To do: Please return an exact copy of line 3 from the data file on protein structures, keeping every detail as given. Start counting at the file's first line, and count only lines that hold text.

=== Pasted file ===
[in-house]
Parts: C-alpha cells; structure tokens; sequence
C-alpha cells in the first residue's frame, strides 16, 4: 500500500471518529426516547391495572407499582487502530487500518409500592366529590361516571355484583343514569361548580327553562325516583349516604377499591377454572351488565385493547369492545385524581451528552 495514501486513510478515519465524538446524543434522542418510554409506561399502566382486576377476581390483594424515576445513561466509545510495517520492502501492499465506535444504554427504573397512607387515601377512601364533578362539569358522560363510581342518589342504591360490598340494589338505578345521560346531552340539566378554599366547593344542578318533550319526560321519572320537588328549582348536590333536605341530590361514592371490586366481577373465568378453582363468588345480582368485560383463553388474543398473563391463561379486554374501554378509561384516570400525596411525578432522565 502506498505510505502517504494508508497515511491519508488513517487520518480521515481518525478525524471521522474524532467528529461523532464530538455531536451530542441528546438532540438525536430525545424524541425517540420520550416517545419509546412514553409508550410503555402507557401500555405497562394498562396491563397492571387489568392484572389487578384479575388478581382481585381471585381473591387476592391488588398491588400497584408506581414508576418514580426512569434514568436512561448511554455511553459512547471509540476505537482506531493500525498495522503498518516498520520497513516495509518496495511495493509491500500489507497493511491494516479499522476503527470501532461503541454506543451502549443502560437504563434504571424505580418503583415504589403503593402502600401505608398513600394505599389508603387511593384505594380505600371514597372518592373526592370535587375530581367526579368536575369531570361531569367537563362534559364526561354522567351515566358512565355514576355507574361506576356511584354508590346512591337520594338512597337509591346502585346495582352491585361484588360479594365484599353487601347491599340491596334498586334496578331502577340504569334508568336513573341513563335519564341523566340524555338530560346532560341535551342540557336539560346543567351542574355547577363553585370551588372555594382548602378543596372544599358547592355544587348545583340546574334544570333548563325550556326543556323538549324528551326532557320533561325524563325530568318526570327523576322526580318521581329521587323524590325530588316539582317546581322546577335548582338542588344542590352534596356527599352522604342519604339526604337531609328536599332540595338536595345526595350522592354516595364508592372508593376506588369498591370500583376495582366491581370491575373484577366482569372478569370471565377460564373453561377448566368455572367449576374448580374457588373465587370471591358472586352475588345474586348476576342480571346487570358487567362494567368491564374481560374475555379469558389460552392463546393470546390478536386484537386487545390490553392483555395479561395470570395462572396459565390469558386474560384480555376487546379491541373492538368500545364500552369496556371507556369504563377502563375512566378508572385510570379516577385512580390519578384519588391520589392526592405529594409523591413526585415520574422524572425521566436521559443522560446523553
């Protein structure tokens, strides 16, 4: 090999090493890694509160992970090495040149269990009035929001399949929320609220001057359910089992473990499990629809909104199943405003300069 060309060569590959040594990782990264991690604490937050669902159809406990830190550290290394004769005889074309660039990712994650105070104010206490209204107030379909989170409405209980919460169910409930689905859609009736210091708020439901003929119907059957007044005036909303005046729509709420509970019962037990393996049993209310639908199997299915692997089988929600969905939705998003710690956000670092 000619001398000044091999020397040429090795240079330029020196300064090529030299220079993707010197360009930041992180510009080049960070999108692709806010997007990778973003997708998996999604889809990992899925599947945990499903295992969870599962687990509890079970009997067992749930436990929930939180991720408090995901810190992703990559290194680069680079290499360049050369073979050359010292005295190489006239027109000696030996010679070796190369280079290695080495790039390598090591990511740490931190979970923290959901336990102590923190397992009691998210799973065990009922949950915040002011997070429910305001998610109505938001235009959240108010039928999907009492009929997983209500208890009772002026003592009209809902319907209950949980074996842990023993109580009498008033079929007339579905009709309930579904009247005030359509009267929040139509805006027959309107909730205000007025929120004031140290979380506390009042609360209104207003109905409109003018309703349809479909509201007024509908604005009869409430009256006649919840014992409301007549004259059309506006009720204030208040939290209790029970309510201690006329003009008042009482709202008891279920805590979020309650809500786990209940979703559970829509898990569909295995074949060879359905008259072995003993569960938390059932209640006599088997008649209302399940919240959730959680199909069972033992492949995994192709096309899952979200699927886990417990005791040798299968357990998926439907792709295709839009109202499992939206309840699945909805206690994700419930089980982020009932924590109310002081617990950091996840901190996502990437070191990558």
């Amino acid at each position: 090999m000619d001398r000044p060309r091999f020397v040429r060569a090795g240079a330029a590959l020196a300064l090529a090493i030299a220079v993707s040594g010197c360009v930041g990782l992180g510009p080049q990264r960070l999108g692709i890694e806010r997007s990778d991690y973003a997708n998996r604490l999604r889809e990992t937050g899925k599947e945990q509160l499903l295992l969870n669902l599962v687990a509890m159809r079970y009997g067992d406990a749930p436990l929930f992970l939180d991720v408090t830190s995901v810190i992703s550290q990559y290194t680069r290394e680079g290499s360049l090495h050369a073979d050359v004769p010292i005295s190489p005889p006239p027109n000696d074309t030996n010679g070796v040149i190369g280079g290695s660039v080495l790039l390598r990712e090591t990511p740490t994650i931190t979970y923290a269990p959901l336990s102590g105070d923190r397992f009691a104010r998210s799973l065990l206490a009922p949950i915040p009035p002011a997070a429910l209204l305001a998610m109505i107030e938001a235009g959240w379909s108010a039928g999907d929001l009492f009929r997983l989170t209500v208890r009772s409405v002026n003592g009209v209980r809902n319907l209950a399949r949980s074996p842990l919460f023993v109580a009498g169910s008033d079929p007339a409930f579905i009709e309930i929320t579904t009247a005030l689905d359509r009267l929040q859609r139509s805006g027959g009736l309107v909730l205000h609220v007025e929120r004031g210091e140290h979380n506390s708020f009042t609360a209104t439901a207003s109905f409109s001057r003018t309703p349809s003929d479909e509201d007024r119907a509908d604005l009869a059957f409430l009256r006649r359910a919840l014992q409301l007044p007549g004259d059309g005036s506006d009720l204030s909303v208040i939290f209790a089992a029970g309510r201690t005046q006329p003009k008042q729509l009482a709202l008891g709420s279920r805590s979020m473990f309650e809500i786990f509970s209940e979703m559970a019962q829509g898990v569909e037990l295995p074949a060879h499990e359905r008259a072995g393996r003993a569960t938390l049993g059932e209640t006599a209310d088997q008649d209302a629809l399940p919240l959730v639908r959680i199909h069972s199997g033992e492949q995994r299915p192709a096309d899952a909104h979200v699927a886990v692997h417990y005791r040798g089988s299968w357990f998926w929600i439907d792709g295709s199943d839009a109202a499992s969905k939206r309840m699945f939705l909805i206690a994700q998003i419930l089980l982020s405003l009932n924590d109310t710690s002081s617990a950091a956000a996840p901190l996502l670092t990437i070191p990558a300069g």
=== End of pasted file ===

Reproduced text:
C-alpha cells in the first residue's frame, strides 16, 4: 500500500471518529426516547391495572407499582487502530487500518409500592366529590361516571355484583343514569361548580327553562325516583349516604377499591377454572351488565385493547369492545385524581451528552 495514501486513510478515519465524538446524543434522542418510554409506561399502566382486576377476581390483594424515576445513561466509545510495517520492502501492499465506535444504554427504573397512607387515601377512601364533578362539569358522560363510581342518589342504591360490598340494589338505578345521560346531552340539566378554599366547593344542578318533550319526560321519572320537588328549582348536590333536605341530590361514592371490586366481577373465568378453582363468588345480582368485560383463553388474543398473563391463561379486554374501554378509561384516570400525596411525578432522565 502506498505510505502517504494508508497515511491519508488513517487520518480521515481518525478525524471521522474524532467528529461523532464530538455531536451530542441528546438532540438525536430525545424524541425517540420520550416517545419509546412514553409508550410503555402507557401500555405497562394498562396491563397492571387489568392484572389487578384479575388478581382481585381471585381473591387476592391488588398491588400497584408506581414508576418514580426512569434514568436512561448511554455511553459512547471509540476505537482506531493500525498495522503498518516498520520497513516495509518496495511495493509491500500489507497493511491494516479499522476503527470501532461503541454506543451502549443502560437504563434504571424505580418503583415504589403503593402502600401505608398513600394505599389508603387511593384505594380505600371514597372518592373526592370535587375530581367526579368536575369531570361531569367537563362534559364526561354522567351515566358512565355514576355507574361506576356511584354508590346512591337520594338512597337509591346502585346495582352491585361484588360479594365484599353487601347491599340491596334498586334496578331502577340504569334508568336513573341513563335519564341523566340524555338530560346532560341535551342540557336539560346543567351542574355547577363553585370551588372555594382548602378543596372544599358547592355544587348545583340546574334544570333548563325550556326543556323538549324528551326532557320533561325524563325530568318526570327523576322526580318521581329521587323524590325530588316539582317546581322546577335548582338542588344542590352534596356527599352522604342519604339526604337531609328536599332540595338536595345526595350522592354516595364508592372508593376506588369498591370500583376495582366491581370491575373484577366482569372478569370471565377460564373453561377448566368455572367449576374448580374457588373465587370471591358472586352475588345474586348476576342480571346487570358487567362494567368491564374481560374475555379469558389460552392463546393470546390478536386484537386487545390490553392483555395479561395470570395462572396459565390469558386474560384480555376487546379491541373492538368500545364500552369496556371507556369504563377502563375512566378508572385510570379516577385512580390519578384519588391520589392526592405529594409523591413526585415520574422524572425521566436521559443522560446523553